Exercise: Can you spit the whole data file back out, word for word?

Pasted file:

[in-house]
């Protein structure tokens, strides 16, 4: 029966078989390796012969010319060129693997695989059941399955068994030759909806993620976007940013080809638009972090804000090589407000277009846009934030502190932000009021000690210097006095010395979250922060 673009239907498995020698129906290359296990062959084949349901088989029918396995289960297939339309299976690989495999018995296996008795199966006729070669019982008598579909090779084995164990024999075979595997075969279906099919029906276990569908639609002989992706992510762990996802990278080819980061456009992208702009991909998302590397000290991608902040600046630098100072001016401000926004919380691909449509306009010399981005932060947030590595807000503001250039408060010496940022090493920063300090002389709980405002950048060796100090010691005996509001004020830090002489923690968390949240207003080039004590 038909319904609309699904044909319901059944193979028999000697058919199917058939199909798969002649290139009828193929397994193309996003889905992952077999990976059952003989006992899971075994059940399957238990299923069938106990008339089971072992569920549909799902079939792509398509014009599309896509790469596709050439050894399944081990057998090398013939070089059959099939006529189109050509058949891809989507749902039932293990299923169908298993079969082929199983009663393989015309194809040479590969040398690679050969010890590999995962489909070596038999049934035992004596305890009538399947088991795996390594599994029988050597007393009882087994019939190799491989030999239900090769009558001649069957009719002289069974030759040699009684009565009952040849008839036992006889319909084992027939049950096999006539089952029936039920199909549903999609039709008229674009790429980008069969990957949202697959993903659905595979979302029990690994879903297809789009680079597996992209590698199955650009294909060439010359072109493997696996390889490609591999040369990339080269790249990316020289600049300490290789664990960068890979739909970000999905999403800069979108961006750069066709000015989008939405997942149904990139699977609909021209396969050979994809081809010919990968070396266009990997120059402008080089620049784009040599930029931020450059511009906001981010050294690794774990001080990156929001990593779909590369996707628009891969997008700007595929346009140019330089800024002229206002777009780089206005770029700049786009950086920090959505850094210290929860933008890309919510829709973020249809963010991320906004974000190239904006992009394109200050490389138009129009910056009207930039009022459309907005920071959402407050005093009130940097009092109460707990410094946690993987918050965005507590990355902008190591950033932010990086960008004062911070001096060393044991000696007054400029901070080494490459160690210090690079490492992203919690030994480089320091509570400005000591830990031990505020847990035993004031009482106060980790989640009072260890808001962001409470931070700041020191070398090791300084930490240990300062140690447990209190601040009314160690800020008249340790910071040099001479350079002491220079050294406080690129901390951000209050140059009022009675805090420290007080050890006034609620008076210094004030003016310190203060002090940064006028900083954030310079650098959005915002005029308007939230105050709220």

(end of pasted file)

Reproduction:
[in-house]
């Protein structure tokens, strides 16, 4: 029966078989390796012969010319060129693997695989059941399955068994030759909806993620976007940013080809638009972090804000090589407000277009846009934030502190932000009021000690210097006095010395979250922060 673009239907498995020698129906290359296990062959084949349901088989029918396995289960297939339309299976690989495999018995296996008795199966006729070669019982008598579909090779084995164990024999075979595997075969279906099919029906276990569908639609002989992706992510762990996802990278080819980061456009992208702009991909998302590397000290991608902040600046630098100072001016401000926004919380691909449509306009010399981005932060947030590595807000503001250039408060010496940022090493920063300090002389709980405002950048060796100090010691005996509001004020830090002489923690968390949240207003080039004590 038909319904609309699904044909319901059944193979028999000697058919199917058939199909798969002649290139009828193929397994193309996003889905992952077999990976059952003989006992899971075994059940399957238990299923069938106990008339089971072992569920549909799902079939792509398509014009599309896509790469596709050439050894399944081990057998090398013939070089059959099939006529189109050509058949891809989507749902039932293990299923169908298993079969082929199983009663393989015309194809040479590969040398690679050969010890590999995962489909070596038999049934035992004596305890009538399947088991795996390594599994029988050597007393009882087994019939190799491989030999239900090769009558001649069957009719002289069974030759040699009684009565009952040849008839036992006889319909084992027939049950096999006539089952029936039920199909549903999609039709008229674009790429980008069969990957949202697959993903659905595979979302029990690994879903297809789009680079597996992209590698199955650009294909060439010359072109493997696996390889490609591999040369990339080269790249990316020289600049300490290789664990960068890979739909970000999905999403800069979108961006750069066709000015989008939405997942149904990139699977609909021209396969050979994809081809010919990968070396266009990997120059402008080089620049784009040599930029931020450059511009906001981010050294690794774990001080990156929001990593779909590369996707628009891969997008700007595929346009140019330089800024002229206002777009780089206005770029700049786009950086920090959505850094210290929860933008890309919510829709973020249809963010991320906004974000190239904006992009394109200050490389138009129009910056009207930039009022459309907005920071959402407050005093009130940097009092109460707990410094946690993987918050965005507590990355902008190591950033932010990086960008004062911070001096060393044991000696007054400029901070080494490459160690210090690079490492992203919690030994480089320091509570400005000591830990031990505020847990035993004031009482106060980790989640009072260890808001962001409470931070700041020191070398090791300084930490240990300062140690447990209190601040009314160690800020008249340790910071040099001479350079002491220079050294406080690129901390951000209050140059009022009675805090420290007080050890006034609620008076210094004030003016310190203060002090940064006028900083954030310079650098959005915002005029308007939230105050709220």